Avalanches are a part of the normal cycle of events in the mountains and are not a hazard in general, as they occur away from inhabited areas. It is only when people coming into these environments unprepared or unaware of the risks do avalanches become life threatening. With 95% of avalanche accidents caused by the people who get caught up in them, it is more a case of awareness and knowledge of the mountains then about the avalanches themselves.
Not all mountains are at risk of avalanches. Certain types of environments and conditions are required before an avalanche will form.
But the best advice that can be given for avoiding avalanches is that KNOWLEDGE IS THE MOST IMPORTANT TOOL.
DoC ( Department of Conservation) cannot stop you going out into the mountains, but they can advise you. Take notice of their advice as they are familiar with the conditions and the dangers.
Below are some summarised points and useful links to help you on your way.
Snow avalanches are a natural process, occurring perhaps 1,000,000 times per year, world-wide. They are one way for snow on an incline to adjust to the pull of gravity. The vast majority of these slides are not a problem, because an avalanche, in and of itself, is not a hazard. A person (or a person's belongings) has to get involved in order for there to be a problem.
The fact is, that avalanches don't drop from the peaks onto the heads of unsuspecting innocents with the unpredictability of a plummeting meteorite. 95% of people who are caught in avalanches are caught by a slide that was triggered by themself or a member of their party.
I think this is good news! Our behaviour creates the hazard, so we can change our behaviour to avoid problems.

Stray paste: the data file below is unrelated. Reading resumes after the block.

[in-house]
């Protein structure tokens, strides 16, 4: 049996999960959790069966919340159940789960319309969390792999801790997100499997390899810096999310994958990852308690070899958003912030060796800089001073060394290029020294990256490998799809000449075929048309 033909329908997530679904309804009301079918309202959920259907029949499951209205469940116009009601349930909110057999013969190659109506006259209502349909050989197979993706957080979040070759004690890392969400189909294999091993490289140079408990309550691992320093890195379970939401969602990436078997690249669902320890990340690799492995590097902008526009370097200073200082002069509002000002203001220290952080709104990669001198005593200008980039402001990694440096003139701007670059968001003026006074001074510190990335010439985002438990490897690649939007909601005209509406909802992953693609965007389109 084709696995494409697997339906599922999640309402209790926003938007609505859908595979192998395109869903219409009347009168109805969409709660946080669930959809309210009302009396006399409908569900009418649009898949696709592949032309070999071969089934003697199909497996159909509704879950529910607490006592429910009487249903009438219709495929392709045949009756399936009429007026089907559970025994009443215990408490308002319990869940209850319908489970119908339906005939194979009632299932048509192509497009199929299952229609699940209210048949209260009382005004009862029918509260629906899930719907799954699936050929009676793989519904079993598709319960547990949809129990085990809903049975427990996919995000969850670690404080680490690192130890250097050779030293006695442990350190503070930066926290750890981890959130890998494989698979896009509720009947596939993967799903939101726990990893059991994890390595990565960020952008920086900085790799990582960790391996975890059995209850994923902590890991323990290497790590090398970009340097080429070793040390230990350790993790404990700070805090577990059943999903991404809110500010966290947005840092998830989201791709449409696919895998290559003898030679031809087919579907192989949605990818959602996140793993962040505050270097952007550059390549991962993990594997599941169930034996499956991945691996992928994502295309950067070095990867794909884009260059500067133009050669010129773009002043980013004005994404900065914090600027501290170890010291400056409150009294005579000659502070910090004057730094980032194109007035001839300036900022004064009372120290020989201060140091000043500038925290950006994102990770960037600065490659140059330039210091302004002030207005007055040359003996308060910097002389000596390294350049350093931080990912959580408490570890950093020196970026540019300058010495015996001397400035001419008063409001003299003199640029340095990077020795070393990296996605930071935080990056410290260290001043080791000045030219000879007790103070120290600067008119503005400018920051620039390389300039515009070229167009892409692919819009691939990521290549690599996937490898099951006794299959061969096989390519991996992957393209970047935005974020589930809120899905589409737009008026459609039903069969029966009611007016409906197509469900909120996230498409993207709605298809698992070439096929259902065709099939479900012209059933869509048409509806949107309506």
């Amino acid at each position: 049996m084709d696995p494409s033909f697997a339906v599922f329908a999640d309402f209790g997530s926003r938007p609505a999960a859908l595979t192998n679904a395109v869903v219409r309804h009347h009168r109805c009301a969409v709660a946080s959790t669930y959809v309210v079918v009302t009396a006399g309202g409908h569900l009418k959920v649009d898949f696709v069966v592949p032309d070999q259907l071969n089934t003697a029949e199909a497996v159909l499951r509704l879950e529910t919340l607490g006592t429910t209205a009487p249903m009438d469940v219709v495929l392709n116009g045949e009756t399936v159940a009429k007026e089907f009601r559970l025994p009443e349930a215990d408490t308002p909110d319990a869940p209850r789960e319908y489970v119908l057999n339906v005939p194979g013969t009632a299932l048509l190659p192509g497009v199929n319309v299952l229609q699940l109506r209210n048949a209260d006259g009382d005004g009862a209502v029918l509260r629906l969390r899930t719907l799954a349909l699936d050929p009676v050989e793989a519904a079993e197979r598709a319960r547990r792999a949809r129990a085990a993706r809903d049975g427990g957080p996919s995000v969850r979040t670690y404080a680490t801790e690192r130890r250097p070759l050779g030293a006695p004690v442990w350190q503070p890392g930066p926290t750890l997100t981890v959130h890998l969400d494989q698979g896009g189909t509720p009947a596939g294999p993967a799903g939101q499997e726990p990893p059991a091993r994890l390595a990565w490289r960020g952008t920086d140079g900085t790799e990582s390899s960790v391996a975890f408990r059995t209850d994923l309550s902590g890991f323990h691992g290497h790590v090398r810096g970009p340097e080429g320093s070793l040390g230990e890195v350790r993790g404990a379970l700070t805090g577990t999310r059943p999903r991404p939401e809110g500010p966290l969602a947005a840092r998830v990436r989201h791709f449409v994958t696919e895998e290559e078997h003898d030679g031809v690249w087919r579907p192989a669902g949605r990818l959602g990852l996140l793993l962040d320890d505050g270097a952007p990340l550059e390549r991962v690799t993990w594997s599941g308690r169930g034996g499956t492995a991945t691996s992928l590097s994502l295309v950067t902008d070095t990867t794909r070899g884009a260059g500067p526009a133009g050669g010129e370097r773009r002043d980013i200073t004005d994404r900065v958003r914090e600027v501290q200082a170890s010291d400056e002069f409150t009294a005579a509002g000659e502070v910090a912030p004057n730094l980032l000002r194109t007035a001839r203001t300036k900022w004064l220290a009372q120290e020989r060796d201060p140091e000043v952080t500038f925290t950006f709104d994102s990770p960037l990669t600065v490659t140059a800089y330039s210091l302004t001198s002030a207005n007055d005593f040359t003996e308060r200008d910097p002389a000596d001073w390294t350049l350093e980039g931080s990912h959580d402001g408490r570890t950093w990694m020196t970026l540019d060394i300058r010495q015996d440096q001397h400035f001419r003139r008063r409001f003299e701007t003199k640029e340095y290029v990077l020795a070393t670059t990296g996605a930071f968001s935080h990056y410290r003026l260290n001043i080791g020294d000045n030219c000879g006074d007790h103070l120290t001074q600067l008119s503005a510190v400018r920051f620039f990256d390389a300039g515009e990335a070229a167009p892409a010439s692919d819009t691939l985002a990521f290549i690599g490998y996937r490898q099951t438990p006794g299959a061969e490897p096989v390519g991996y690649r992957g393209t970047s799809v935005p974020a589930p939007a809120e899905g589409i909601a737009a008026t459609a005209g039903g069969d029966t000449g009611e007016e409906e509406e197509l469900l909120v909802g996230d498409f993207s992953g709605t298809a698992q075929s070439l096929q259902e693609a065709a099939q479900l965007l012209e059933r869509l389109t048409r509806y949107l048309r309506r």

There are many different types of avalanches, but the one that worries us the most is the "slab" avalanche, in which a mass of cohesive snow releases as a unit. This type is easily recognized by its distinct crown and flanks (click for a diagram of the nomenclature associated with avalanches).
Slab and other avalanches can be hard or soft, wet or dry and can be triggered naturally or artificially.
Spotting Avalanche Hazard: The Avalanche Triangle
Some places have avalanches: Switzerland's Alps, Utah's La Sals, Nepal's Himalayas, New Zealand’s Mountains. Some places don't: South Viet Nam, the Mile-High Stadium, your living room (the distinctions are not always so obvious, unfortunately).
Why is this? Avalanches are formed by a combination of three things that together are known as the "Avalanche Triangle". These 3 ingredients may be present in one location but absent 10 feet away. The three legs of the triangle are Snowpack, Terrain and Weather.
There are many tip-offs to the presence of a potential avalanche, including surface clues and active stability tests. You should never trust a single information source--stability evaluation is an ongoing process!
The information from this page originates from www.avalanche.org.
The Mountain Safety Council is an important advocate of outdoor safety in new Zealand. They have an excellent brochure on avalanches, how to recoginise danger and how to prevent them. Their website has further resources available that you might want to explore. It also contains saftey tips for in summer time.
MSC also runs a website with backcountry avalanche advisory which is provided as a public service. It is intended as an advisory only.
Avalanche forecasting is an undertaking which requires extensive study and field observations. Those endeavouring to travel in the Southern Alps and the mountains of the North Island, do so at their own risk. We recommend winter travellers be well informed about current weather, snowpack and avalanche hazards.
Winter travellers should not travel alone. All members of your party should wear a transceiver (457khz) and know how to use it. In addition everyone should carry a shovel, and a probe. Winter travellers should advise someone where they are travelling, and when they will make next contact.
The Department of Conservation can assist with safety advise. Check their website for more details.
Before teachers take classes on snow trips they should have all students fill out a risk assessment forms. This is called risk management.
The forms help to identify all of the possible risks that may occur during the trip. The next step is then to work through scenarios how the grooup will respond in case one of the scenarios happens. Each of the scenario's should be worked through to make sure they have the right equipment, first aid, support systems, and procedures in place before they go.
They are then prepared for every possibility.
The Avalanche Lady covers risk management in her speech and can help school groups with providing the risk assessment forms.